As part of the College of Charleston’s commemoration of the 100th anniversary of the outbreak of World War One and The College Reads! Sponsorship of a number of war, trauma, and culture events, History Graduate Student Caroline Parsons installed an exhibit on the local impact of World War I.
June 28, 2014 marked the 100th anniversary of World War I. Known as the first “total war,” WWI devastated Europe economically, politically, demographically, and, ultimately, morally. On April 16, 1917, when the United States joined her allies – France, Russia, and Britain – to fight in World War I, there were many students from the College of Charleston who commissioned to join the ranks of the American military and to fight alongside their fellow Americans and Allied Powers in this brutal war. In an effort to recognize their service and to remember the first total war of our modern world, the Marlene and Nathan Addlestone Library has partnered with the College of Charleston History Department to create a display to commemorate the centennial of World War I. The display utilizes WWI propaganda posters, newspaper clippings, photographs from Special Collections at the library, and other sources that explore various topics including gender, race, politics, the importance of the home front, the lives of soldiers, and ultimately what made the first World War so unique and devastating.The purpose of the display is to communicate to the observer what it would have been like to live during WWI and to inevitably be involved in the conflict. A number of the sources included in the display specifically highlight the involvement of Charleston and the Lowcountry in war, serving as a reminder of the contributions that the local community made to the war effort.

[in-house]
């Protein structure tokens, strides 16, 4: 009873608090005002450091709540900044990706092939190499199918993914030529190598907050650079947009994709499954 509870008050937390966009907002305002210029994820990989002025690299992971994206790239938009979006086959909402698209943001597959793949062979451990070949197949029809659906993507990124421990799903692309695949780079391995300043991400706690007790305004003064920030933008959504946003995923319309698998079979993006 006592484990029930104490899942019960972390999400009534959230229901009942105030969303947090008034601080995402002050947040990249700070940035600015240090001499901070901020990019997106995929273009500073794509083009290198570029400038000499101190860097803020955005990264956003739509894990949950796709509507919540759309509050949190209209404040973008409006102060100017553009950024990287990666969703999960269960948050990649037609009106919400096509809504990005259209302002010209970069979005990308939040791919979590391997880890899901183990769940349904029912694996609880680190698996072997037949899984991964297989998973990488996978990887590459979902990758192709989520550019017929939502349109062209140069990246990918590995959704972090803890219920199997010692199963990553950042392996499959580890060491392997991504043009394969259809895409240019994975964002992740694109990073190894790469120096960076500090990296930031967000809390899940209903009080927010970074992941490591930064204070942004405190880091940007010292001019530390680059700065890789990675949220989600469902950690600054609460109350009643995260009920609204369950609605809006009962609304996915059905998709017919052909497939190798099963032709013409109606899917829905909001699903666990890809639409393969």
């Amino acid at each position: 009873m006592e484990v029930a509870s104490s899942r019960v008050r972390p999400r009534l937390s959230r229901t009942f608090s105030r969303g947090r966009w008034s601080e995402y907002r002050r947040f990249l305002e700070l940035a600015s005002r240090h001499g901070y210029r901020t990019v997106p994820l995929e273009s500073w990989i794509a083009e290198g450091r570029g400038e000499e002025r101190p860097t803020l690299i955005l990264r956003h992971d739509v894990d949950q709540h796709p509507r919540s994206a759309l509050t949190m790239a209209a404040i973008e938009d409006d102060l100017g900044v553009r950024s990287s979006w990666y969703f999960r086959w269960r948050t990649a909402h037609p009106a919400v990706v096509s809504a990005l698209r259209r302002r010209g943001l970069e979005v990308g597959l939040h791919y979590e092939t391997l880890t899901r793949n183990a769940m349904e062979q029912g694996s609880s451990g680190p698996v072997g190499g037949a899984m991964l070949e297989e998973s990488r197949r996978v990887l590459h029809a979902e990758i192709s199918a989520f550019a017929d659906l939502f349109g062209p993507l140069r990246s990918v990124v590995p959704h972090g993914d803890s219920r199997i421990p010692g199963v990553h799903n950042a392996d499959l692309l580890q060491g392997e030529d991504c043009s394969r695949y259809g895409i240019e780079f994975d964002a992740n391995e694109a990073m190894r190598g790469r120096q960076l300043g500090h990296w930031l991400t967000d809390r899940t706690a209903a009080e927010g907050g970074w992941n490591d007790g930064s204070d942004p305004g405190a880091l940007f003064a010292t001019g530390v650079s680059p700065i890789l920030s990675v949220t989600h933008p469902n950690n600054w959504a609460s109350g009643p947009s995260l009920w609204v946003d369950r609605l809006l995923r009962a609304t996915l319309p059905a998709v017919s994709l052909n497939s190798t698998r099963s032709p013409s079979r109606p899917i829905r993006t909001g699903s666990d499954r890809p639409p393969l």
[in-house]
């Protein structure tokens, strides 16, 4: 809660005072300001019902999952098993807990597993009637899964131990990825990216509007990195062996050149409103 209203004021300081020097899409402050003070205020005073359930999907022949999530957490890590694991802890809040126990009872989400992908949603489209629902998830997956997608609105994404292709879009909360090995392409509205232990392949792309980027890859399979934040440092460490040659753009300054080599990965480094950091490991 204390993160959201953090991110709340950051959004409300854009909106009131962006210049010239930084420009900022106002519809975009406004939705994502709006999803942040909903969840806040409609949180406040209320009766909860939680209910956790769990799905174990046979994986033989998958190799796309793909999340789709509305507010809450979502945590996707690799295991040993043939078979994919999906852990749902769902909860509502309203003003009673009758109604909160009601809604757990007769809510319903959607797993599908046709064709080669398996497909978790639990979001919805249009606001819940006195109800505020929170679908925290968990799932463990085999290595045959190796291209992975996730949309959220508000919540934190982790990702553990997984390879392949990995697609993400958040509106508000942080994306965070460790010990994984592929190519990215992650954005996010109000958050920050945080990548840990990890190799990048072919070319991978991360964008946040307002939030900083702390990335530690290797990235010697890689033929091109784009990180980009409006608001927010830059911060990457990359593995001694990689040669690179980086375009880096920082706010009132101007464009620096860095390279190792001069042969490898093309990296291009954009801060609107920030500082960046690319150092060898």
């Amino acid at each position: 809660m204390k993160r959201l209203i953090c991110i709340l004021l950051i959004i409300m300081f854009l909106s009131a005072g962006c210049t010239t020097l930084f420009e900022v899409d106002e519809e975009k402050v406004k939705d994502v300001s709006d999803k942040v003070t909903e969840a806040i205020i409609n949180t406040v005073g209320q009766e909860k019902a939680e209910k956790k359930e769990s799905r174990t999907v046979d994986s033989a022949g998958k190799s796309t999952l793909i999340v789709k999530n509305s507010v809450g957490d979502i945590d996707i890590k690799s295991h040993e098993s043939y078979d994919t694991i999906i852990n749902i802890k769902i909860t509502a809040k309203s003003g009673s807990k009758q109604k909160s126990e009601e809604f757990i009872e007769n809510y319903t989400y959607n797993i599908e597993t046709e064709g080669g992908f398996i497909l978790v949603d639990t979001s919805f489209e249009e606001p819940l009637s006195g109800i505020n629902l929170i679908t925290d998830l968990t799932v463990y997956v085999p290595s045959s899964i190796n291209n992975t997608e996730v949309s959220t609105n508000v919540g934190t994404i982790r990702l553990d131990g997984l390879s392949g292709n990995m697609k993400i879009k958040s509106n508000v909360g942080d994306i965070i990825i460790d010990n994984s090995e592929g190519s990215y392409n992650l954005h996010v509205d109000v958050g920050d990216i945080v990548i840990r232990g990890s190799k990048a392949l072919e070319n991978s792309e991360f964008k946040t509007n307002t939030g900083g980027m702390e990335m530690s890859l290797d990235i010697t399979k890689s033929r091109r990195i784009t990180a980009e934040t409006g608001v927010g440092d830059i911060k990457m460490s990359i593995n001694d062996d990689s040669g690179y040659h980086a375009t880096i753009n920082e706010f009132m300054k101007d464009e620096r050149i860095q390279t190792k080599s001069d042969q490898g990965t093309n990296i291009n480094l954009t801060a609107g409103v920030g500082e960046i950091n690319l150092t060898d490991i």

The display is available until the end of the Fall 2014 semester and is located on the second floor of Addlestone library. In addition to the exhibit, there is a book cart available on the first floor of the library with specially selected texts that explore the causes and ramifications of World War I.
I am a second year student in the joint MA History program at the College of Charleston and The Citadel.She is currently finishing up her final semester of courses and writing her thesis which focuses on Ronald Reagan’s moral and religious rhetoric concerning communism and the Soviet Union during his time as president. Caroline graduated with honors in May 2013 from Western Carolina University with a BA in History and a minor in Philosophy. Originally from Mint Hill, NC, she hopes to move back to the Old North State to pursue a career as a high school history teacher and basketball coach after graduation in May 2015.